Not only does dual participation strengthen program operation, it also ensures that students have access to good nutrition all year long.
Hunger Free New Jersey, Food for Thought: The State of Afterschool Meals in New Jersey
When discussing barriers to serving summer meals, school officials frequently report that buildings are closed for part, or all, of the summer for maintenance and repairs. This provides a unique challenge that can be overcome by sponsoring sites in the community where children already congregate.
Pools, parks, libraries, summer camps and housing developments all provide good opportunities for school districts to feed children in the community. Many of these entities already offer summer programming and have staff to supervise children.
Under this model, the school district manages the program and provides meals to sites. Even districts that have open facilities in the summer should consider partnering with community programs to reach more children and boost federal meal reimbursements.
No Kid Hungry, Recruit & Retain Sites & Sponsors
Many districts participating in SFSP use the program to feed children enrolled in summer school, enrichment and recreation programs and Extended School Year (ESY). Since children are pre-enrolled in these programs, school officials can more accurately estimate how many students to expect to feed each day.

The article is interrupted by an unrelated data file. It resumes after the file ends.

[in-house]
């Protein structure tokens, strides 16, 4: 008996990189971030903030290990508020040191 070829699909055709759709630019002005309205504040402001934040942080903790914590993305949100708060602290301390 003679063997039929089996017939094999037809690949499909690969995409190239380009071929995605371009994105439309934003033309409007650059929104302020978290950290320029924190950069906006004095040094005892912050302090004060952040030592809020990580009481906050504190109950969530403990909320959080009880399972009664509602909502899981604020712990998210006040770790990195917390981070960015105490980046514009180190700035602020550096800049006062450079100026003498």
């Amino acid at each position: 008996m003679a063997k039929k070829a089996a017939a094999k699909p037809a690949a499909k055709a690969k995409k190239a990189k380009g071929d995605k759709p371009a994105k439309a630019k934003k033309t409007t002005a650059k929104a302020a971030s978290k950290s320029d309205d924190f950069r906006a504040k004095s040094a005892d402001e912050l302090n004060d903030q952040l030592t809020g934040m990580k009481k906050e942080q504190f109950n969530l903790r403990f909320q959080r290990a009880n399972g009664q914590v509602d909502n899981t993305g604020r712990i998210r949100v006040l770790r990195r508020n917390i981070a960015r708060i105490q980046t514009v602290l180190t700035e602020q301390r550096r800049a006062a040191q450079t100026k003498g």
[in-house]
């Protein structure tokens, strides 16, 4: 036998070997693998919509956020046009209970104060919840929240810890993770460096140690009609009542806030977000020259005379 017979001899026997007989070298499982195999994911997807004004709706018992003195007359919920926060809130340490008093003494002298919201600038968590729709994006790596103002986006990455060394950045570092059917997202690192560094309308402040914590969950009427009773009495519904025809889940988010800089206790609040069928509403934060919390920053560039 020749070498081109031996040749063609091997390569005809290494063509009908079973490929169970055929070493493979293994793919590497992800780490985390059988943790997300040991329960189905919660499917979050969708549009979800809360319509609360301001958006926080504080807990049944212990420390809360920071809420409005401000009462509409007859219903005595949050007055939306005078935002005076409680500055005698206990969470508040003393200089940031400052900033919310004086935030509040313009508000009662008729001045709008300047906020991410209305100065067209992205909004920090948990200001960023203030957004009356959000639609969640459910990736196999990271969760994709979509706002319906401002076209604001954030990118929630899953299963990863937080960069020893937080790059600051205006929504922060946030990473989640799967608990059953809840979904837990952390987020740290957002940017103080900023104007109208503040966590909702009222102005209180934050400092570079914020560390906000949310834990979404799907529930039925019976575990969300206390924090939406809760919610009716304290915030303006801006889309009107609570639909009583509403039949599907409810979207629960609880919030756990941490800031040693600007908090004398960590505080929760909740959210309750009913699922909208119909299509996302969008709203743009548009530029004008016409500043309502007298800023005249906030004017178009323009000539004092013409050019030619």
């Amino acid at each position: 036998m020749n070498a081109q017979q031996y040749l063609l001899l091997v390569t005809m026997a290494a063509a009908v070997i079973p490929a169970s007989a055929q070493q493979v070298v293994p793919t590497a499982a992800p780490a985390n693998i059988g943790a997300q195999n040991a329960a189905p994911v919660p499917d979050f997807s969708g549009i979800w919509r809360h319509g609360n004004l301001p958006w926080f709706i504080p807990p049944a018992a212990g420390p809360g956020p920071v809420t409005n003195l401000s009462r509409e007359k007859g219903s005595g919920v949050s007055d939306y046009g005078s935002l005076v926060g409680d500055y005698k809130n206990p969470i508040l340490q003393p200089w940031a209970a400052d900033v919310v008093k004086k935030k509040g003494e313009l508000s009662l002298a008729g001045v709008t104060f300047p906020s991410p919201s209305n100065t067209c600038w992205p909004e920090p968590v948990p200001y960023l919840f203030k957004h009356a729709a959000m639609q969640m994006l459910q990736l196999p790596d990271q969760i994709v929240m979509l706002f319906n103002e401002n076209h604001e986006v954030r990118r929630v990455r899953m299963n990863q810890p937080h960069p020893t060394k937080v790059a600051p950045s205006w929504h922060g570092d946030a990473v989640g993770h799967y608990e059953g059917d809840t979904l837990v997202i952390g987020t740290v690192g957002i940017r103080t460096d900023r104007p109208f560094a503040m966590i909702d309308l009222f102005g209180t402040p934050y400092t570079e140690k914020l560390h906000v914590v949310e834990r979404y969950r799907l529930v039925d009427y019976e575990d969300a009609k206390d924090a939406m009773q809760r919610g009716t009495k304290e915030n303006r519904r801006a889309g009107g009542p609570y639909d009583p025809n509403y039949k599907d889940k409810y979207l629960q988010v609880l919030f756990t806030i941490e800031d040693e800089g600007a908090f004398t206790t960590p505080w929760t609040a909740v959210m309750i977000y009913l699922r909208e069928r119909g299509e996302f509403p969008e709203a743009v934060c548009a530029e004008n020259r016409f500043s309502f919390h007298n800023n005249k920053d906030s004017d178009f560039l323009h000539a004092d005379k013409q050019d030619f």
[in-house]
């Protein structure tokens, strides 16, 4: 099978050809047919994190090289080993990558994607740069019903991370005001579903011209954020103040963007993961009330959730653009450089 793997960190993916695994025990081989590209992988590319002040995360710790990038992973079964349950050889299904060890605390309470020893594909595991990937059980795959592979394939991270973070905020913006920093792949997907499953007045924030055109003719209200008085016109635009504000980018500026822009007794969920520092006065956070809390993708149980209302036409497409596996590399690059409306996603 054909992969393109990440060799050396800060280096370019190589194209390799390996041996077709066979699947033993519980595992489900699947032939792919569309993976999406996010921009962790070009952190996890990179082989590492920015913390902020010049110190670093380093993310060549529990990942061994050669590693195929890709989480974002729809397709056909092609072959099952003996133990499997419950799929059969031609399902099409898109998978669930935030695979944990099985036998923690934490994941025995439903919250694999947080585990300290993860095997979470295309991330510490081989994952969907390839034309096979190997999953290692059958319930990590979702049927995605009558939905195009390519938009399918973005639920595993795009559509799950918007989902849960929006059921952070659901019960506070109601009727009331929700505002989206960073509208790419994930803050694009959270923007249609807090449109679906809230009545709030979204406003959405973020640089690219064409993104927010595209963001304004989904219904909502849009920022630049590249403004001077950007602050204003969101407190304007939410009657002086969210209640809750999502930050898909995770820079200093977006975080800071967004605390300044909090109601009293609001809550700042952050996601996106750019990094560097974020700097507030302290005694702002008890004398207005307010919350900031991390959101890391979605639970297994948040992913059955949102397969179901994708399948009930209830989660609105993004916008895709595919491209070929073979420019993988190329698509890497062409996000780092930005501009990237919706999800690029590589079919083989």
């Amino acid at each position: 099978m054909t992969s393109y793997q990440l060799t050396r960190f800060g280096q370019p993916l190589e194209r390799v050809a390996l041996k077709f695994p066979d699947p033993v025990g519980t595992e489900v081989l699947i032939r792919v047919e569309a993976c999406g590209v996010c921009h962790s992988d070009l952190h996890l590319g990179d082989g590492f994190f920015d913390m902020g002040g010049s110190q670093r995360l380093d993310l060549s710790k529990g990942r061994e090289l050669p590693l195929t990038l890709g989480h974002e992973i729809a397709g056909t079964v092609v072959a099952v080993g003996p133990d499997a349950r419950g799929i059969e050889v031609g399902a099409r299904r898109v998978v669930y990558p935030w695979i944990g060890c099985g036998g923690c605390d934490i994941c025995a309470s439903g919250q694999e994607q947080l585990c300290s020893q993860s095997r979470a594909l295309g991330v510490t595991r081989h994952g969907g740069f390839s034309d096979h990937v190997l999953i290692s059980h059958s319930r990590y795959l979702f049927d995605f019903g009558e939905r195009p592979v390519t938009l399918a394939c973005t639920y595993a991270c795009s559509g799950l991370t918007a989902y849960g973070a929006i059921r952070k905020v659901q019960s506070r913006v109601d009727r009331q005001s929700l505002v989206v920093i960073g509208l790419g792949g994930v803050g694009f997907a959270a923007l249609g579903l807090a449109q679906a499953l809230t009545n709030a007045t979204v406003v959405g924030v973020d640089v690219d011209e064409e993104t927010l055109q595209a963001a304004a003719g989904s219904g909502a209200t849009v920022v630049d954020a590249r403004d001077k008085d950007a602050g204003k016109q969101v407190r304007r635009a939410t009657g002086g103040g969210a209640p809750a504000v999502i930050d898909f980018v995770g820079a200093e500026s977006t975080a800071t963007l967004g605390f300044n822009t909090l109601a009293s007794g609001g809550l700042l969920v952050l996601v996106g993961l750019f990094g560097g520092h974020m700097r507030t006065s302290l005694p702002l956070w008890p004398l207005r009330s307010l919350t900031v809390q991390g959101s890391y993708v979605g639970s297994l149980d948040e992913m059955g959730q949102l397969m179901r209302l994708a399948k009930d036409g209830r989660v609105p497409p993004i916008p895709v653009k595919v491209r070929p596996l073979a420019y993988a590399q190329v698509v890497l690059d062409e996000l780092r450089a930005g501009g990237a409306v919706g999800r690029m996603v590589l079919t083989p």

But participating schools are required under federal rules to have an open-door policy, meaning they must feed any child who shows up for a meal. To do this, some districts split meal service into two parts — first serving enrolled children and then opening service to any child in the community. This helps to address security concerns since students in the academic programs are either dismissed or back in their classrooms before community meal service takes place.
However, without strong promotion and activities to attract children, many districts report serving very few children from the community. That’s why it is critical to market programs (see Strategy 10), as well as offer activities for children not enrolled in a program.
Extensive research documents that summer meal programs that provide structured activities for children attract far more students than those offering only meal service. In fact, New Jersey school officials interviewed for this guide uniformly reported that participation is low when only meals are offered.
While many districts already operate summer enrichment programs, expanding meal service to schools that do not offer programs requires thinking creatively about how best to attract children. One strategy is to partner with community organizations to provide programming.
This approach worked well in Dover where local churches teamed up with the town of Dover and community organizations to launch a new open summer meal site at St. John’s Episcopal Church. Each community organization provided activities one day a week. For example, the Patriot’s Path Council Boys Scouts hosted fun scouting-related activities, while SNAP-Ed at Zufall Health served up nutrition education and cooking fun.
Providing activities helps enhance children’s summertime experience, while also stabilizing participation, making it easier to operate a fiscally-viable program.